Book review: Extreme downhill trajectory for the ski-bum life |

Book review: Extreme downhill trajectory for the ski-bum life

Stewart Oksenhorn
Aspen Times Weekly
Aspen, CO Colorado

In “In Search of Powder,” Jeremy Evans details the tragedies of a handful of skiers who have been killed, or nearly so, by their addiction to downhilling. There’s Shane McConkey, a second-generation extreme skier who perished in 2009 in Italy, when his parachute failed to deploy during a BASE jump. Evans devotes a long section to CR Johnson, a teenage phenom who collided with another skier in Utah, in 2005, and went into a 10-day coma from which he has not completely recovered.

Evans, however, is not so focused on individual episodes, but on a more sweeping disaster. His book is subtitled “America’s Disappearing Ski Bum,” and it is an out-and-out elegy that could more accurately have referred to “America’s Disappeared Ski Bum.” While a good number of diehard skiers have been killed by gravity, in one form or another, the entire culture of the ski bum has been obliterated by a collusion of forces, most of them related to money: rising housing prices in ski towns; corporate involvement in ski films, which turned ski bums into sponsored pros; the transfer of ski areas from passionate, risk-taking enthusiasts to bean-counters; the influx of cheap, immigrant labor.

The way Evans tells it, the bums never stood a chance. Following an era of glory – from the late ’60s through the ’70s, when, not coincidentally, the world outside of ski resorts was loosening up socially – the lifestyle began its quick fade. Trading a six-pack for lift access, parking the trailer at the bottom of the hill through the winter, throwing up a clapboard cabin on an empty lot for a few thousand dollars – it was all a brief moment in the sun, already disappearing when the masses began learning of this alternative way to exist.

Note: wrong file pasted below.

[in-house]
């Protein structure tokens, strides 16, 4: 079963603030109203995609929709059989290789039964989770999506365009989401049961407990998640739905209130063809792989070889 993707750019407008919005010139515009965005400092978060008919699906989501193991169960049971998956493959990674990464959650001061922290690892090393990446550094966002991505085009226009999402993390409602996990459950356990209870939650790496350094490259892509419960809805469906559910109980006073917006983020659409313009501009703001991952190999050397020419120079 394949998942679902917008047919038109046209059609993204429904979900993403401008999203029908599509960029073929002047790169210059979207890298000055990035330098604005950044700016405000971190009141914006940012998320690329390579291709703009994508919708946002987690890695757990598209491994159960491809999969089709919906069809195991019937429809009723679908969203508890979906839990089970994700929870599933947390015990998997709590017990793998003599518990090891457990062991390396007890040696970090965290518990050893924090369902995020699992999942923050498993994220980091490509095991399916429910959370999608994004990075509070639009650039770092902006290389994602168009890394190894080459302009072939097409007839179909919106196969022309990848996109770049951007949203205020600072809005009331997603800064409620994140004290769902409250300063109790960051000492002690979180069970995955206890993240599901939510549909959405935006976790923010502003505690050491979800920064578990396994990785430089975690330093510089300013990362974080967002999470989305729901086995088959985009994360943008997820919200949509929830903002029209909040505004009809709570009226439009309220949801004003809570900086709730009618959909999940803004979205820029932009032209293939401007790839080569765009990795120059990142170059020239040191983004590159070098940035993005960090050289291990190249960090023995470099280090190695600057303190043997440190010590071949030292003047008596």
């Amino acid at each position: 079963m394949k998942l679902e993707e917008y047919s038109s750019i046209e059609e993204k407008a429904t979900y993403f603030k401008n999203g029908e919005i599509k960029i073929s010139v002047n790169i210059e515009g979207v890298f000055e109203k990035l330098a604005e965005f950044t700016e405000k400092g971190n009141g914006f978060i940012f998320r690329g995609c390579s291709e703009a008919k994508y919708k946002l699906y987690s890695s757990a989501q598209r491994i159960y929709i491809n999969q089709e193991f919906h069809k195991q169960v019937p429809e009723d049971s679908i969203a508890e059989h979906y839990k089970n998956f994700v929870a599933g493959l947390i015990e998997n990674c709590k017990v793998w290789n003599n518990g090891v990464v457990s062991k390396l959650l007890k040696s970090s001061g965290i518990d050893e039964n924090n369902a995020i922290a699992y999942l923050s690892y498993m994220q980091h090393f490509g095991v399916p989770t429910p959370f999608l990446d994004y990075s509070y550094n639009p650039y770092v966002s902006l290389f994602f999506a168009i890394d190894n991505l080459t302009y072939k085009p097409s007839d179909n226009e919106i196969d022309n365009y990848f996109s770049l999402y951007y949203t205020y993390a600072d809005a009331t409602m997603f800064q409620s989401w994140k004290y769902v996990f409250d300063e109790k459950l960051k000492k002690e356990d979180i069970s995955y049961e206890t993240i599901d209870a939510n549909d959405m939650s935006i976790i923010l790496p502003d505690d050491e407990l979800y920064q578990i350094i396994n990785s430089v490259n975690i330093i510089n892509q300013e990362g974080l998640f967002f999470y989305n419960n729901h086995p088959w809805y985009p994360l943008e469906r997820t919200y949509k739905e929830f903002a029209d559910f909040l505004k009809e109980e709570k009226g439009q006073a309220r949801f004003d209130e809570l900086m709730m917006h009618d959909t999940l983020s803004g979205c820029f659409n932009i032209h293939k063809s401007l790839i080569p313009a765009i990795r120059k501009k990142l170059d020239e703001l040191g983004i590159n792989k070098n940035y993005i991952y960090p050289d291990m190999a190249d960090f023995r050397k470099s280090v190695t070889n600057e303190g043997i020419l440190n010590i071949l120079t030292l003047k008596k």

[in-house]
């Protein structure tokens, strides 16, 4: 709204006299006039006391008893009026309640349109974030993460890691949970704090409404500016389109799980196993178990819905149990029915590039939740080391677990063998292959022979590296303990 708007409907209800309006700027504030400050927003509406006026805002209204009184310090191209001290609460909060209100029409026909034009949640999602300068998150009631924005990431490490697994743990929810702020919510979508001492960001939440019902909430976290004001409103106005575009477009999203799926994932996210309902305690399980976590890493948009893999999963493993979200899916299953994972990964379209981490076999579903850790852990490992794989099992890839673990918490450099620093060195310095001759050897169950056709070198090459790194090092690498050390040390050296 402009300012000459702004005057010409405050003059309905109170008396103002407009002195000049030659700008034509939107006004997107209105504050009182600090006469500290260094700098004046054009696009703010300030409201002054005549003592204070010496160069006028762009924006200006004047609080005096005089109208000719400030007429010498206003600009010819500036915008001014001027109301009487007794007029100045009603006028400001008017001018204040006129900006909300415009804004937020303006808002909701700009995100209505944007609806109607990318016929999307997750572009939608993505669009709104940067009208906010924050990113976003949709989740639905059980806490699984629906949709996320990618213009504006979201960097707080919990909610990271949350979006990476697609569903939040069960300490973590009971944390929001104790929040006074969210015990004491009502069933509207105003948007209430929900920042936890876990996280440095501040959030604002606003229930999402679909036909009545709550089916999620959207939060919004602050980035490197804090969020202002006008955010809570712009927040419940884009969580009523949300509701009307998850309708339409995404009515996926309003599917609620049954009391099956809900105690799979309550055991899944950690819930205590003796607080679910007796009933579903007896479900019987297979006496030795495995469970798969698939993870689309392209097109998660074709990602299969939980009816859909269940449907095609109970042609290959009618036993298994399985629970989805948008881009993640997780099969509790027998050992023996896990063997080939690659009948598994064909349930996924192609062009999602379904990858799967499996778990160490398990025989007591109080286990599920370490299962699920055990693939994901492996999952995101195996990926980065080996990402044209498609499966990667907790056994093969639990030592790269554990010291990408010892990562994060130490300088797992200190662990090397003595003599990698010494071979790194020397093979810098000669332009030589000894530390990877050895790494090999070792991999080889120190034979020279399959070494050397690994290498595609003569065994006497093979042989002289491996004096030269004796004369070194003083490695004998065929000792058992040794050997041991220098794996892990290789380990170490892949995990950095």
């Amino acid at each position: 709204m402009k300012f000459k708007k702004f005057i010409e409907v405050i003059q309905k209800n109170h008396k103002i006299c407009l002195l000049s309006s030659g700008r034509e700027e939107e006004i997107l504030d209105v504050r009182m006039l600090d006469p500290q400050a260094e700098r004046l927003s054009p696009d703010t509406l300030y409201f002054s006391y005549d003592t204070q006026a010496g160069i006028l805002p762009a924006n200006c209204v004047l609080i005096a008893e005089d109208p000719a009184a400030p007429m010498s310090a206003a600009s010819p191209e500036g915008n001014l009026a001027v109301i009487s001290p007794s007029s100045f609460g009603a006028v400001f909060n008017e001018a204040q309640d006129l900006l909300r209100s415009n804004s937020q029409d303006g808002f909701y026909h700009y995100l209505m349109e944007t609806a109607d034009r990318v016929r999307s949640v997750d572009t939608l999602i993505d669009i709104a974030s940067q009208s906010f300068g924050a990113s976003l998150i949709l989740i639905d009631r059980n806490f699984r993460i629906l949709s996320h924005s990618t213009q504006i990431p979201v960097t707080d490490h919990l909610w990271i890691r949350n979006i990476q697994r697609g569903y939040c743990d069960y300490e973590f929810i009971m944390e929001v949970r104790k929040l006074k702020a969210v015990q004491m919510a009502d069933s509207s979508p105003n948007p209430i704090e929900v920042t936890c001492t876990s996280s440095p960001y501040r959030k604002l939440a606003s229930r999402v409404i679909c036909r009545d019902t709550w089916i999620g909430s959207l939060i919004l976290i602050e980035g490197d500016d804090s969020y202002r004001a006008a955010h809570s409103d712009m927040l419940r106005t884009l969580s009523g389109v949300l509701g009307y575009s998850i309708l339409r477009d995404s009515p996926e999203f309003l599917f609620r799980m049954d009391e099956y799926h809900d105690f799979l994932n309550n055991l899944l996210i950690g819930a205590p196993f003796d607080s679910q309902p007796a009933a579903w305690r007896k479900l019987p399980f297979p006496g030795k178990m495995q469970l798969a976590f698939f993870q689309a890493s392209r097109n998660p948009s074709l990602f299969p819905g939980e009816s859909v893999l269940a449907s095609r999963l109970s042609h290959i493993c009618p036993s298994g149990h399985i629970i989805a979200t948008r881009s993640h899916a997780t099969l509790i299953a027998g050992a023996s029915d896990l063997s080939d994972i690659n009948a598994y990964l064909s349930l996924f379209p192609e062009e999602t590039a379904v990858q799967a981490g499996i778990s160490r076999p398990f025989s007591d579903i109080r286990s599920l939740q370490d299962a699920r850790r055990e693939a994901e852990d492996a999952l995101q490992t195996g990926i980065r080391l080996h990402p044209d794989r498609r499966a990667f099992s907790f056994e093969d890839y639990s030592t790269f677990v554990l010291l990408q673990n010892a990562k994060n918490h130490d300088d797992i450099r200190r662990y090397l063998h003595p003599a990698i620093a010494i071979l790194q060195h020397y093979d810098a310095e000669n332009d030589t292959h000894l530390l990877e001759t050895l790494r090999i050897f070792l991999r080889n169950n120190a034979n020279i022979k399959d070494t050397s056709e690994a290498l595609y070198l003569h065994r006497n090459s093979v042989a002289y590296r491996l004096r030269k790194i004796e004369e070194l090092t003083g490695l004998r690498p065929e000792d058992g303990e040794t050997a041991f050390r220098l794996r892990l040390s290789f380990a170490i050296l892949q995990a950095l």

Evans tells this story in scattershot fashion. “In Search of Powder” begins on a personal note. A former ski bum who thought he needed to approach life more seriously, Evans moved from the slopes of Lake Tahoe to the clogged highways of Portland and a job in journalism. A health scare convinced him to follow his passion, and he headed back to ski country.

That’s about all we hear about Evans’ journey, though his voice – admiring of the devout skier, disdainful of Big Skiing – is clear throughout. The focus moves to a series of stories of select skiers and ski towns. (Aspen gets several mentions, but not as much in-depth attention as Park City, Telluride or the apparent ski-bum central, Jackson.)

It’s a bumpy ride. Evans jumps around too much, brings in too many characters, wanders from his chapter theses. There is plenty of repetition, perhaps unavoidable, of the “this town ain’t what it used to be” variety. He basically skips over employee housing, which, while it hasn’t saved the ski bums, at least has arguably preserved ski towns. And surely there are still more than a few souls who rack up 100-plus days a year on the slopes, a privilege that costs them family life, retirement funds, social standing. It would have been nice to hear from some of them, rather than jump to the conclusion that every modern-day ski bum is spending potential slope time chasing sponsorship deals and doing press.

Evans is at his best when tracking the histories of individual ski towns, each of which sprung up out of different pasts, led by different personalities. Therein lies the kernel of another, hopefully more cohesive book. Call it, “In Search of Powder Towns.”

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